At the executions, two of the accused escaped when their nooses broke.  One Blue and one Green fell from the scaffold, bound and injured but still alive.  The gathered crowd protected them while they ran to a nearby church, where they claimed sanctuary, even as the emperor’s soldiers surrounded the church. 

Now, the rioters demanded that the last two survivors be pardoned and, surprisingly, the Blue and Green factions were united on this issue.  Justinian, nervous because he knew the people had been unhappy about the high taxes he had imposed to finance his war against the Persians, sought to placate everyone by commuting the penalties of the condemned to lengthy imprisonment and by declaring a full day of races. 

The day started well, but by race 22, the crowd had stopped cheering for either team and had begun demanding that the two prisoners be released, shouting, “Nika! Nika!” (meaning victory).  Their anger turned into a full-fledged riot, as the 100,000 Blues and Greens banded together and began burning the city.  One of the first buildings to be burned was the church where the men had taken refuge (after the men had been freed...so they could join the riot!).

The Blues and Greens were united, but united as an angry mob.  There is a simple mathematical formula for calculating the I.Q. of a mob.  Take the I.Q. of the dumbest member present and divide it by the number of people in the mob and this mob was no exception.  In one bizarre case, the rioters went to the house of one of Justinian's political rivals, hoping that he would become their leader.  Upon discovering that he was out of town on business, they burned down his house.

For five days, the riot continued, destroying over half the town and killing tens of thousands of people.  Eventually, the mob selected its emperora Green—and assembled back at the Hippodrome.  With fewer than 2,000 mercenaries who remained loyal as long as they were paid, Justinian thought about fleeing to safety but his wife, who was made of sterner stuff, ignored the protocol against a woman's speaking at council:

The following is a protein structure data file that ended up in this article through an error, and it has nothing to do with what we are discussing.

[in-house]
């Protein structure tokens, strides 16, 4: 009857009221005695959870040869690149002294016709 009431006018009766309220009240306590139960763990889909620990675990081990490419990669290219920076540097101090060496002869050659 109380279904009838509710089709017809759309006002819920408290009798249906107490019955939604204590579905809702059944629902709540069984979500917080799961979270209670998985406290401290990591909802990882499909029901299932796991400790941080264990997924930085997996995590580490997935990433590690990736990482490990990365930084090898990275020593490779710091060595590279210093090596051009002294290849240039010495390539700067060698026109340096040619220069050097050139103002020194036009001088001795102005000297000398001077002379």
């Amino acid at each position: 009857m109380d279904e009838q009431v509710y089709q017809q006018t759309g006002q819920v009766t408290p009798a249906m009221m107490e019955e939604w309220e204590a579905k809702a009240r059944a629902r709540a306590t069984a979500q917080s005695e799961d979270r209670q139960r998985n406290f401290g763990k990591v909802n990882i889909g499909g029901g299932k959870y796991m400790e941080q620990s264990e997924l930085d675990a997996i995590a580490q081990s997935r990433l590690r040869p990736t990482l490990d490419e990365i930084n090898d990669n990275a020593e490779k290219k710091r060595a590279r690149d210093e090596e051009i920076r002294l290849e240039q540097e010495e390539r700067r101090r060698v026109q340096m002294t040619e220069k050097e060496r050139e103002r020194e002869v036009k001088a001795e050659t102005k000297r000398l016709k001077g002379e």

“If you wish safety, my Lord, this is an easy matter.  We are rich, and there is the sea, and yonder our ships.  But consider whether if you reach safety you may not desire to exchange that safety for death.  As for me, I like the old saying that the purple is the noblest shroud.”

Consider that phrase, “yonder our ships.”  Theodora might have been a Texan.  She definitely had bigger stones than her husband, Justinian. 

His spine suitably stiffened, Justinian tried subterfuge.  First, he sent what few loyal troops he had left to surround the Hippodrome.  Then he sent the diminutive court eunuch into the Hippodrome, armed not with a weapon, but with a bag of gold. 

The mob that had killed thousands and had looted and burned over half the city, spared the pitiful eunuch, believing him to be no threat.  But, once the eunuch was allowed entrance, he went to speak with the Blues, who were gathered at their traditional places in the stands.  The eunuch reminded them that Justinian was a Red Sox—I mean Blue—fan and the man pretending to be the new emperor was a Green.  Then the emperor’s eunuch began handing out the gold....but only to the Blues.

As you have probably guessed, the Blues accepted the money and promptly left the stands.  As soon as they were gone, the soldiers rushed in and began the systematic slaughter of the Greens, who'd stayed behind.  The soldiers finally stopped when they were too exhausted to slit another throat, having slaughtered 30,000 Greens.

In Texas, there is a famous saying, “One riot, one Ranger.”  This is a reference to Captain MacDonald of the Texas Rangers, who supposedly stopped a riot in Dallas singlehandedly.  I guess the Constantinople version would be, "One riot, one eunuch."

The result of all of this was that Justinian got to stay in power.  He rebuilt Constantinople, including that church.  Today it is known as the Hagia Sophia. 

As for chariot racing, it never really made a comeback.  It turns out that if one side has a complete victory and literally kills off the competition, the games stop being any fun—something the Boston Red Sox need to remember.  And they should change their mascot to a eunuch.